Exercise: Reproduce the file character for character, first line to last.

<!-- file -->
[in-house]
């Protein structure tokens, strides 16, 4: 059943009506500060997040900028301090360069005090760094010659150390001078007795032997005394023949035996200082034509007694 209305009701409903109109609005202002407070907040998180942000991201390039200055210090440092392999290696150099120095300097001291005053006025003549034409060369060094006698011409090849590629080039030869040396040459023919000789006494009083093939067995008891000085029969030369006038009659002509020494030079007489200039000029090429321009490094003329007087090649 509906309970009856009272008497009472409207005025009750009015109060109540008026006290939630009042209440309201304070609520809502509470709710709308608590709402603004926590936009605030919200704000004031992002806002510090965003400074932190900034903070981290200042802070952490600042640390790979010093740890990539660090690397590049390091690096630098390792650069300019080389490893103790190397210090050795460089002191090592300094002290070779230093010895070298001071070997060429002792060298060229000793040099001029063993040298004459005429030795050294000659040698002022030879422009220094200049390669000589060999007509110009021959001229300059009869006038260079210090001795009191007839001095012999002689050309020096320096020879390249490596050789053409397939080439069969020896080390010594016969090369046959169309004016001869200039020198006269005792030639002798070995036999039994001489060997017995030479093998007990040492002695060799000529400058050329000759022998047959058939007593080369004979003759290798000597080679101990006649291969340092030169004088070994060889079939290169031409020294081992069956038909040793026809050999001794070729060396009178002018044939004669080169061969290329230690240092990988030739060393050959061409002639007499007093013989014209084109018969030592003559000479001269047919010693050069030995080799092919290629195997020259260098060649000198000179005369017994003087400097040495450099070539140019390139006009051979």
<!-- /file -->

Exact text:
[in-house]
């Protein structure tokens, strides 16, 4: 059943009506500060997040900028301090360069005090760094010659150390001078007795032997005394023949035996200082034509007694 209305009701409903109109609005202002407070907040998180942000991201390039200055210090440092392999290696150099120095300097001291005053006025003549034409060369060094006698011409090849590629080039030869040396040459023919000789006494009083093939067995008891000085029969030369006038009659002509020494030079007489200039000029090429321009490094003329007087090649 509906309970009856009272008497009472409207005025009750009015109060109540008026006290939630009042209440309201304070609520809502509470709710709308608590709402603004926590936009605030919200704000004031992002806002510090965003400074932190900034903070981290200042802070952490600042640390790979010093740890990539660090690397590049390091690096630098390792650069300019080389490893103790190397210090050795460089002191090592300094002290070779230093010895070298001071070997060429002792060298060229000793040099001029063993040298004459005429030795050294000659040698002022030879422009220094200049390669000589060999007509110009021959001229300059009869006038260079210090001795009191007839001095012999002689050309020096320096020879390249490596050789053409397939080439069969020896080390010594016969090369046959169309004016001869200039020198006269005792030639002798070995036999039994001489060997017995030479093998007990040492002695060799000529400058050329000759022998047959058939007593080369004979003759290798000597080679101990006649291969340092030169004088070994060889079939290169031409020294081992069956038909040793026809050999001794070729060396009178002018044939004669080169061969290329230690240092990988030739060393050959061409002639007499007093013989014209084109018969030592003559000479001269047919010693050069030995080799092919290629195997020259260098060649000198000179005369017994003087400097040495450099070539140019390139006009051979």